Reviewed: Shadows of the Tomb Raider
The angle of darkness
Lara Croft is back. But the world she inhabits in Shadow of the Tomb Raider is darker, a fierce jungle full of dense, gloomy shapes. They pass beneath the player like a ghost, or perhaps whip away into the trees. Tomb Raider has always had this uneasy affection for the supernatural, an appreciation of the dark. And although Lara has come a long way since her caving days, she is always followed by a certain dimness.
Tomb Raider (1996)
Absolutely awful shadow. It’s just a vaguely oval-shaped patch of semi-darkness. Some say this is forgivable because of technological constraints of the time, but no. Just not a good enough shadow, sorry.
Tomb Raider III
Still an oval. Who’s paying these jokers?
Tomb Raider: Angel of Darkness
All right. There are few observations to make about the shadows in the most maligned of Lara’s adventures. Firstly, we must give the developers credit for breaking with convention, and projecting the shape of a human body rather than, say, an oblong disc. However, there are some inaccuracies. For instance, shadows are typically darker than the surrounding environment. But perhaps we learn something about Lara's inner goodness here. Even as an angel of supposed darkness, she cannot summon a shadow darker than an overcast sky in daytime.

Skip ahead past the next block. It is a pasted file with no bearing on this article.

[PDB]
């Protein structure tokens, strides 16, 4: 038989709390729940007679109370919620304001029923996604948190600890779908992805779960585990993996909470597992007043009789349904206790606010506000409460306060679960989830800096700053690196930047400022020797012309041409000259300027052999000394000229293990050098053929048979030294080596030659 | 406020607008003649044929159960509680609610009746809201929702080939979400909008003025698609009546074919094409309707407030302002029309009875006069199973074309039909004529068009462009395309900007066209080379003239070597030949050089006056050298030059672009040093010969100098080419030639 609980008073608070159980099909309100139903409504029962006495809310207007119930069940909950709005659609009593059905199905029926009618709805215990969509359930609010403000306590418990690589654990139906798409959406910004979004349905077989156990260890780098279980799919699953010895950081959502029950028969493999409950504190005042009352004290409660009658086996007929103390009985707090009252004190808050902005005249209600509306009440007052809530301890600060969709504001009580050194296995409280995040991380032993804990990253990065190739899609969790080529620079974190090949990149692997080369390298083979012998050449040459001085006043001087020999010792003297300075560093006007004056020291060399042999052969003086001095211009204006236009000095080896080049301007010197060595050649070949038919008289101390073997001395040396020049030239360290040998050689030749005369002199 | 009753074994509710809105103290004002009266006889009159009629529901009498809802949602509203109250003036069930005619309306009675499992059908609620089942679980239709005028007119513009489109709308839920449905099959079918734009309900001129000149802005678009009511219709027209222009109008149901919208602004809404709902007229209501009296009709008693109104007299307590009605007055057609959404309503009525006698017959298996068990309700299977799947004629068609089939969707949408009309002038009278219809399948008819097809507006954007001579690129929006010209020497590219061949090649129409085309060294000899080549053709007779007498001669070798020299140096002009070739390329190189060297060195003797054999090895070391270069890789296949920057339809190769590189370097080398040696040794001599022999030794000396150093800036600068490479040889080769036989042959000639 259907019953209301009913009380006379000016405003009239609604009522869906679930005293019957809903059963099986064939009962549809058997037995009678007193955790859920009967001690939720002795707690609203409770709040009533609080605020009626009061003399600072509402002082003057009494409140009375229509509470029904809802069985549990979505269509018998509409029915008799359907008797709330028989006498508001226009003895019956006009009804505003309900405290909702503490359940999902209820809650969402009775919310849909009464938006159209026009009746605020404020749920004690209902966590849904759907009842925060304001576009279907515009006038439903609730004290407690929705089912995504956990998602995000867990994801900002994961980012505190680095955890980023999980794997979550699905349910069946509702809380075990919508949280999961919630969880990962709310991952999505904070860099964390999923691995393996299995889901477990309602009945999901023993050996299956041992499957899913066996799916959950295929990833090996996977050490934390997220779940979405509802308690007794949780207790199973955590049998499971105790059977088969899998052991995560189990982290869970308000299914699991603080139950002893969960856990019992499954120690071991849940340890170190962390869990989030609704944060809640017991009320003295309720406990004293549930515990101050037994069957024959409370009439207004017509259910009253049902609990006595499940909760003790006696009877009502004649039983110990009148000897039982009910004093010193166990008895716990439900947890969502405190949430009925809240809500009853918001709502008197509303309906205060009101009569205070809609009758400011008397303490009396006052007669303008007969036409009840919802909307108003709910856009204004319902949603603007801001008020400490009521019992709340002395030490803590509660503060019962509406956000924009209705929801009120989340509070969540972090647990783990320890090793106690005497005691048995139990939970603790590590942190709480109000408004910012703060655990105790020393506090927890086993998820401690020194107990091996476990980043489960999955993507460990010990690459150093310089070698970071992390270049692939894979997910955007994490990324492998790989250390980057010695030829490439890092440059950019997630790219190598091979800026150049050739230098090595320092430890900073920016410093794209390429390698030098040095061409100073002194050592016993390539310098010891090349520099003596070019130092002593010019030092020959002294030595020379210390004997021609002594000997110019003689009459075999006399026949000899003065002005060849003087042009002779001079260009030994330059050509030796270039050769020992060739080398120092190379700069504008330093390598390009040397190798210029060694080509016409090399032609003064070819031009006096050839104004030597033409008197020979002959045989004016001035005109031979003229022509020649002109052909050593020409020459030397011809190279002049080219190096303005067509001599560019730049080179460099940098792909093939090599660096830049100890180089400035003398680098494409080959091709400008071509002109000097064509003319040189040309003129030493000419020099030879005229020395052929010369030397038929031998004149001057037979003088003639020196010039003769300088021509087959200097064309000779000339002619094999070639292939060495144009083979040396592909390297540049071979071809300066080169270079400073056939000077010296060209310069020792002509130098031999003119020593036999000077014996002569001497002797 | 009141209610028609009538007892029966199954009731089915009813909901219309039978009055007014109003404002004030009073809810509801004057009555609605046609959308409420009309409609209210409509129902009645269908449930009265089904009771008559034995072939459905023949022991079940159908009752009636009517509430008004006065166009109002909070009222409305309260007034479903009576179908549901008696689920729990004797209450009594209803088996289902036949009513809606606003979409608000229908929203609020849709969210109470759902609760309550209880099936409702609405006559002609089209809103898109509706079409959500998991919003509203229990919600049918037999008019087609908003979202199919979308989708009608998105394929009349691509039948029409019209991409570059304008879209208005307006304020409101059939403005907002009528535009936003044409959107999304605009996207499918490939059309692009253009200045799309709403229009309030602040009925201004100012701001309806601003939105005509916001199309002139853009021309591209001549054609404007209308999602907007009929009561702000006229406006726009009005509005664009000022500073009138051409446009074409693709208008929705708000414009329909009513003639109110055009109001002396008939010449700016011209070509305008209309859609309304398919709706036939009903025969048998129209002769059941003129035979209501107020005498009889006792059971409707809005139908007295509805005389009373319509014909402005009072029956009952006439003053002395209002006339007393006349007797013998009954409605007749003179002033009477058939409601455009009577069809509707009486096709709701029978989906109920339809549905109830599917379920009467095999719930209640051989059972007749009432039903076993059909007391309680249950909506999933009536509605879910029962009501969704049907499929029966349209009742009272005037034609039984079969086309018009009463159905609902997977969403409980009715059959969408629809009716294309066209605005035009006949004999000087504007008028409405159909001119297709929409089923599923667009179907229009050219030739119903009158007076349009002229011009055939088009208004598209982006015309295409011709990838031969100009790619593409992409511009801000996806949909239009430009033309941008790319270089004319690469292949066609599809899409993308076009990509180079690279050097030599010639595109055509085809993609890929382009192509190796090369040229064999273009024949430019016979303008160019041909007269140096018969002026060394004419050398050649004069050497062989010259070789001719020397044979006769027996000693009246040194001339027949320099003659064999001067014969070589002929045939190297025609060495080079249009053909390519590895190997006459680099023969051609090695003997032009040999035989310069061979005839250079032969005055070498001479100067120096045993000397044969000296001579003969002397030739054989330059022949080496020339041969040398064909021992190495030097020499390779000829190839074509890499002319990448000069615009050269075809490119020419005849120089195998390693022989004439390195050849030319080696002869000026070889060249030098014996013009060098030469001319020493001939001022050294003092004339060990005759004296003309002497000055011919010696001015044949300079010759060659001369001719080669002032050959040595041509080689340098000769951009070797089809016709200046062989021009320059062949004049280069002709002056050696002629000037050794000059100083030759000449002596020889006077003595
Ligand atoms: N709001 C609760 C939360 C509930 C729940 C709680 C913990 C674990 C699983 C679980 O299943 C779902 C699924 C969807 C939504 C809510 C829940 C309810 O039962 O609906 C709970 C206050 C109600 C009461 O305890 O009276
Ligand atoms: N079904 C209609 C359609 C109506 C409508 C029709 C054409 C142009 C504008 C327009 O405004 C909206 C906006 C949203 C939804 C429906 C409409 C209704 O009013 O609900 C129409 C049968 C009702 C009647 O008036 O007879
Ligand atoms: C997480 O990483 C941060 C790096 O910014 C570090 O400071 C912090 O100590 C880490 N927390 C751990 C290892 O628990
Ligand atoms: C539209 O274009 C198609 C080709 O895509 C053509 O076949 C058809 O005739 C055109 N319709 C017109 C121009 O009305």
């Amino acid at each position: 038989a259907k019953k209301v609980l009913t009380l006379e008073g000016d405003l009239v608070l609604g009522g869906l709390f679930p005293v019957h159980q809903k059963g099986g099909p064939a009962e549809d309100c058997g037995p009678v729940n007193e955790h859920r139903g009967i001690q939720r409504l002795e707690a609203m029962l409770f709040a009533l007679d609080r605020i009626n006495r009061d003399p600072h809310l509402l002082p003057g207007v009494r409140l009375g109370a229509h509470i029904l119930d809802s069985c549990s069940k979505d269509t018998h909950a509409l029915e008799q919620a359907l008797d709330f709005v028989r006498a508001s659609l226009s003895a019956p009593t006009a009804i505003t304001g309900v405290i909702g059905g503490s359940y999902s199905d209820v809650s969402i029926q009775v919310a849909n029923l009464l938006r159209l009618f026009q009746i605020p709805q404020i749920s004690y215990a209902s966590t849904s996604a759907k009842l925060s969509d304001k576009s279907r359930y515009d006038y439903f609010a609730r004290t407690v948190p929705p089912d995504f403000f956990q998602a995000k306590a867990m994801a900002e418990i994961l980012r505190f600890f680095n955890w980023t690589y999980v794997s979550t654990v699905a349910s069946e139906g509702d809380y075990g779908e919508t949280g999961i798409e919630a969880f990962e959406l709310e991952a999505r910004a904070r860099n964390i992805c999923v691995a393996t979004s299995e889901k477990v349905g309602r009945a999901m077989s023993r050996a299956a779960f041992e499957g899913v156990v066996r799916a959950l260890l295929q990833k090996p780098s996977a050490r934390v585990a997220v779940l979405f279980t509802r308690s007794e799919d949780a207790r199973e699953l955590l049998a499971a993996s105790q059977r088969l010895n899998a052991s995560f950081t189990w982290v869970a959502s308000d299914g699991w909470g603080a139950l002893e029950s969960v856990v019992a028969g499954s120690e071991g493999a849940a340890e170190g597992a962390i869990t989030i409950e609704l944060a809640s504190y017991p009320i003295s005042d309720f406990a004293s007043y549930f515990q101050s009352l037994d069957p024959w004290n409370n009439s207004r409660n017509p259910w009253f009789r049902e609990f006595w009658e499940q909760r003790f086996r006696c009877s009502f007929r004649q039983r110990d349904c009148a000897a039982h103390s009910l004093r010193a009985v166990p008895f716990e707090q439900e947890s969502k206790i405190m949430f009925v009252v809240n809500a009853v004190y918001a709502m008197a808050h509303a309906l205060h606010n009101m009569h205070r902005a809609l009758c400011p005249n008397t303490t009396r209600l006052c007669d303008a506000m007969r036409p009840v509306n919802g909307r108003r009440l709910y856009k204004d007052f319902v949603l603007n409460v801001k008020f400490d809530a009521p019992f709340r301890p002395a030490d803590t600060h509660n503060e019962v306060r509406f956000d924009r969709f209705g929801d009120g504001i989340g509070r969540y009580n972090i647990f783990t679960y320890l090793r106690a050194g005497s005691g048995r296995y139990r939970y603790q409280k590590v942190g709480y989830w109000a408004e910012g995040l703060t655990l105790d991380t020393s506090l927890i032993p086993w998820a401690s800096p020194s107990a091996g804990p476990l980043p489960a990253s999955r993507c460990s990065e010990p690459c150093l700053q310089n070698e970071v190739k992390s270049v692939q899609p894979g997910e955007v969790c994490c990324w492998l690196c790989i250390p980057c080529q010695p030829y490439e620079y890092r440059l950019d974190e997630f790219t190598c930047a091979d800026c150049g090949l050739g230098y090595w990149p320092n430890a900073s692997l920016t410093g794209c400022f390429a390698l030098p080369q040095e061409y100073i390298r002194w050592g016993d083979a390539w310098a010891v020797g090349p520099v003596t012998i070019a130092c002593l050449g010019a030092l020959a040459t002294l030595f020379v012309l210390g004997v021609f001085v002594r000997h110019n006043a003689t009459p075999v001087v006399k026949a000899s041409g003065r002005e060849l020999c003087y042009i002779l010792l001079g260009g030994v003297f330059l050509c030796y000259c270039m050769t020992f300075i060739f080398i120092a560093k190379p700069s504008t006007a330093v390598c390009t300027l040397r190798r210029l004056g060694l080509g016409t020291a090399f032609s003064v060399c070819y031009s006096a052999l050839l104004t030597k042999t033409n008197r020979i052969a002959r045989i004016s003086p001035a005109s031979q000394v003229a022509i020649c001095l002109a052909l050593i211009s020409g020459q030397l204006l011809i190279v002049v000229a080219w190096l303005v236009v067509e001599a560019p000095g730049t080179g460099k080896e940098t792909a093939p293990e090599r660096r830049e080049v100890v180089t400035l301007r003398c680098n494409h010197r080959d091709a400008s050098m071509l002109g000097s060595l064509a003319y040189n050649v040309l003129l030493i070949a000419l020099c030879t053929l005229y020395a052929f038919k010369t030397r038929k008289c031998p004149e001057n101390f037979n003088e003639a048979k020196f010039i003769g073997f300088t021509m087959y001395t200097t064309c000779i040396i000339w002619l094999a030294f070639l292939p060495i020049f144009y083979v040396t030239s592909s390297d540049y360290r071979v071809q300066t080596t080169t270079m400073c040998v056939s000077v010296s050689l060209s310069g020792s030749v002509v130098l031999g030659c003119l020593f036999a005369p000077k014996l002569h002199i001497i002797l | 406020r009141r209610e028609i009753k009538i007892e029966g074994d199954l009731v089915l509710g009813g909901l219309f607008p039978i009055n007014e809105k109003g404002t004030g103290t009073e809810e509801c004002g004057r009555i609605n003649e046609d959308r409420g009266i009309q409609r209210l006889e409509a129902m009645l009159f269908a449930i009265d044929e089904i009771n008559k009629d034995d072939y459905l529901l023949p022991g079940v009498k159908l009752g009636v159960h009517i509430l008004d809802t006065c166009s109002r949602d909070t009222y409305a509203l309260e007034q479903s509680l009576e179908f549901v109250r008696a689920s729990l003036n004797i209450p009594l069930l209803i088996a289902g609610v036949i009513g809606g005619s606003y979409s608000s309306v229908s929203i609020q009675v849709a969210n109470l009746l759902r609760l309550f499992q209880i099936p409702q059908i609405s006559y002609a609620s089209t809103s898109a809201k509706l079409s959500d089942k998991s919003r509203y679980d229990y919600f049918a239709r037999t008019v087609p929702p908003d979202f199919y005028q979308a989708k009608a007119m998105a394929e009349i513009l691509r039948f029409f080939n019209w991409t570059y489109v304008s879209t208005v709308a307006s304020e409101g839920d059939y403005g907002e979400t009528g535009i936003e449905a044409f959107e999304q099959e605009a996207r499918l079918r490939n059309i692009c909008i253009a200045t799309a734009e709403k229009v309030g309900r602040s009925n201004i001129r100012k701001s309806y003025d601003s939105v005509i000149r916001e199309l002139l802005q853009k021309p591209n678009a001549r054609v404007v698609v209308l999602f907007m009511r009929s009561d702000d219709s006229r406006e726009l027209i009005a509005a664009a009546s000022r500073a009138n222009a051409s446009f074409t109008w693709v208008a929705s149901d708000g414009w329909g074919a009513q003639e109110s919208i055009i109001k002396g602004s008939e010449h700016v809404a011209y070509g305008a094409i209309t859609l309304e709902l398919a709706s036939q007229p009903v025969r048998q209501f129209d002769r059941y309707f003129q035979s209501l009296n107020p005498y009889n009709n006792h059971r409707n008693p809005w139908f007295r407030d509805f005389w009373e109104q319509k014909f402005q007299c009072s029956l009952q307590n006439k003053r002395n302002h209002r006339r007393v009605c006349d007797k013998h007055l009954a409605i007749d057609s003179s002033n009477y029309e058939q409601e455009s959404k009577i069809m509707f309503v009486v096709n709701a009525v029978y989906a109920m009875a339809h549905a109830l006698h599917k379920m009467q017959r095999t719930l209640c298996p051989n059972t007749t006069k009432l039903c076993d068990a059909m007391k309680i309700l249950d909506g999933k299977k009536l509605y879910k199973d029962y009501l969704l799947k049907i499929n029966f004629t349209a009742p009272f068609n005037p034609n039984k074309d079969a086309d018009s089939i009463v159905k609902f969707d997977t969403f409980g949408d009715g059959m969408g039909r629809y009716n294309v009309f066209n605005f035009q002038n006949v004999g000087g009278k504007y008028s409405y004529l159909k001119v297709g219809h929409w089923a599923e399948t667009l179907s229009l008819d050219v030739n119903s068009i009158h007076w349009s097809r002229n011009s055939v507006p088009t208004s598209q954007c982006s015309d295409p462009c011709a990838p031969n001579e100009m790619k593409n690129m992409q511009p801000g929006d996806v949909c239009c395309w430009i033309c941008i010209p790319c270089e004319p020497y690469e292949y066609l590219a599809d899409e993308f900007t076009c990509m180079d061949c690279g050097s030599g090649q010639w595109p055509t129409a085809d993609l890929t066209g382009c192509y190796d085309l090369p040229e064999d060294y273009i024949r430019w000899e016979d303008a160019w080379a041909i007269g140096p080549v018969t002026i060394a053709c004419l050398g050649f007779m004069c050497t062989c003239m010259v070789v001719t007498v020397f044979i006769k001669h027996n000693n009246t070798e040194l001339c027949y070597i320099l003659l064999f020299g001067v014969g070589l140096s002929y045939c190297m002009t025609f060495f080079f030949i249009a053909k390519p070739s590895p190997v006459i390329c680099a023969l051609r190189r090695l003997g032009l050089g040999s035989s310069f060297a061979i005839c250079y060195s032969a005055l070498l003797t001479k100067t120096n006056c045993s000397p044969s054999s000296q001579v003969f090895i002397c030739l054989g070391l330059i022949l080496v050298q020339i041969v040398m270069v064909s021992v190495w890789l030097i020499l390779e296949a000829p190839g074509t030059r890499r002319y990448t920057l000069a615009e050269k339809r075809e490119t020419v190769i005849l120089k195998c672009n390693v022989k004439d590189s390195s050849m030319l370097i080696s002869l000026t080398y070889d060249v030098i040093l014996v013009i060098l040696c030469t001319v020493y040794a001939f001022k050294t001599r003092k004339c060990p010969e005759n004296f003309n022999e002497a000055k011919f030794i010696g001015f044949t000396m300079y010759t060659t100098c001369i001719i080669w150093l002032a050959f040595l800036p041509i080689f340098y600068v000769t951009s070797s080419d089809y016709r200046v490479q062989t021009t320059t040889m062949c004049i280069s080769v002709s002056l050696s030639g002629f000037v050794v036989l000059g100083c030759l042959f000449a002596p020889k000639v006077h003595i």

Tomb Raider: Legend
A noticeable improvement. This shadow is dark, strong, almost brooding in its composition. And it conforms roughly to Lara’s posture. Good, good. Of course, it is also entirely detached from her body. This is perhaps to be expected from an archeologist with as serious a case of arrested development as infamous shadow haver Peter Pan.
Lara Croft and the Temple of Osiris
Now we are starting to see some artistry. Here both Lara and her companions have been depicted as casting Warhol-esque circles. The shadow is no longer a blackened representation of the human form (or ancient Egyptian god form), but a deep red ring of co-operative intent, a sensual blue band of twin stick compassion.
Tomb Raider (2013)
Here we see Square Enix bringing their characteristic finesse to the series. Lara’s shadow has become a wolf. It is biting her leg, snarling, possibly infecting her with rabies, a strong meditation on the frailty of the human body. In some way, are we not all being savaged by that dark presence which follows us everywhere on our gap year? For all it’s faults, Tomb Raider (2013) had the courage to say: yes, shadows are wolves.
Rise of the Tomb Raider
Here the developers bravely decided to have all of Lara’s shadows tethered to the face of the main antagonist, Konstantin. It paid off. Her shadow has never looked better. We even see some remnants of the old oval philosophy in Konstantin’s eyes – but it’s more than just a rehash. These shadows are darker, grittier. Truly rebooted shadows. Perhaps these dark shapes will finally allow Lara to become… The Tomb Raider?
Shadow of the Tomb Raider
It’s a jaguar now.